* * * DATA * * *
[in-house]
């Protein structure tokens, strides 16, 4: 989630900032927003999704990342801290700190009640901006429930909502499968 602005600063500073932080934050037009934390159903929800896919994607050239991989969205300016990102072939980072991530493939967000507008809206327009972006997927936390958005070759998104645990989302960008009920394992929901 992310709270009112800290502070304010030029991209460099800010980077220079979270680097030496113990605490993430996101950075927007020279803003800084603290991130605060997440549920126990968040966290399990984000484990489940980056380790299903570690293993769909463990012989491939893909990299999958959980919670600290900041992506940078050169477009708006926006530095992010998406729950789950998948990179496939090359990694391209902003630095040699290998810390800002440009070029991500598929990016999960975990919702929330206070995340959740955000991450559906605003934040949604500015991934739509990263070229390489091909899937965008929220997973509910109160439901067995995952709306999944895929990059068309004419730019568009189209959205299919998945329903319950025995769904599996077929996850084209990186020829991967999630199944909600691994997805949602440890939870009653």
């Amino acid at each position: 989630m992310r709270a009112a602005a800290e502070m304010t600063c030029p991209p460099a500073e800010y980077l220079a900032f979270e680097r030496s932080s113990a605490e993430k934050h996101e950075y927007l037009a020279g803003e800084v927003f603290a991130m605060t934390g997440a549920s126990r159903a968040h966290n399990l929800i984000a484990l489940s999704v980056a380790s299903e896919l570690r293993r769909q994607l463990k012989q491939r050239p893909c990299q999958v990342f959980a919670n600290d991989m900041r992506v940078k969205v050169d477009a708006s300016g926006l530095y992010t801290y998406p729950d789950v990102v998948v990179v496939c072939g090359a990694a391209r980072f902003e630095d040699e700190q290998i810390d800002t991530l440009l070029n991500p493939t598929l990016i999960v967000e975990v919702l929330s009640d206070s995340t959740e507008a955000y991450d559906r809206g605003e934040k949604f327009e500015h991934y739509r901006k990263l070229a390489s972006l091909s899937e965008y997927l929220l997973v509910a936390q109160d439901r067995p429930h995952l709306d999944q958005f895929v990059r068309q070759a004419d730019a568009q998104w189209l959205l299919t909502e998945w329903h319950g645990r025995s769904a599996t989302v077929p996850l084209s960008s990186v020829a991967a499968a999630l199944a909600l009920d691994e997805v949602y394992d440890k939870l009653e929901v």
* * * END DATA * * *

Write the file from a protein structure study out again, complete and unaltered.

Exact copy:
[in-house]
């Protein structure tokens, strides 16, 4: 989630900032927003999704990342801290700190009640901006429930909502499968 602005600063500073932080934050037009934390159903929800896919994607050239991989969205300016990102072939980072991530493939967000507008809206327009972006997927936390958005070759998104645990989302960008009920394992929901 992310709270009112800290502070304010030029991209460099800010980077220079979270680097030496113990605490993430996101950075927007020279803003800084603290991130605060997440549920126990968040966290399990984000484990489940980056380790299903570690293993769909463990012989491939893909990299999958959980919670600290900041992506940078050169477009708006926006530095992010998406729950789950998948990179496939090359990694391209902003630095040699290998810390800002440009070029991500598929990016999960975990919702929330206070995340959740955000991450559906605003934040949604500015991934739509990263070229390489091909899937965008929220997973509910109160439901067995995952709306999944895929990059068309004419730019568009189209959205299919998945329903319950025995769904599996077929996850084209990186020829991967999630199944909600691994997805949602440890939870009653």
């Amino acid at each position: 989630m992310r709270a009112a602005a800290e502070m304010t600063c030029p991209p460099a500073e800010y980077l220079a900032f979270e680097r030496s932080s113990a605490e993430k934050h996101e950075y927007l037009a020279g803003e800084v927003f603290a991130m605060t934390g997440a549920s126990r159903a968040h966290n399990l929800i984000a484990l489940s999704v980056a380790s299903e896919l570690r293993r769909q994607l463990k012989q491939r050239p893909c990299q999958v990342f959980a919670n600290d991989m900041r992506v940078k969205v050169d477009a708006s300016g926006l530095y992010t801290y998406p729950d789950v990102v998948v990179v496939c072939g090359a990694a391209r980072f902003e630095d040699e700190q290998i810390d800002t991530l440009l070029n991500p493939t598929l990016i999960v967000e975990v919702l929330s009640d206070s995340t959740e507008a955000y991450d559906r809206g605003e934040k949604f327009e500015h991934y739509r901006k990263l070229a390489s972006l091909s899937e965008y997927l929220l997973v509910a936390q109160d439901r067995p429930h995952l709306d999944q958005f895929v990059r068309q070759a004419d730019a568009q998104w189209l959205l299919t909502e998945w329903h319950g645990r025995s769904a599996t989302v077929p996850l084209s960008s990186v020829a991967a499968a999630l199944a909600l009920d691994e997805v949602y394992d440890k939870l009653e929901v």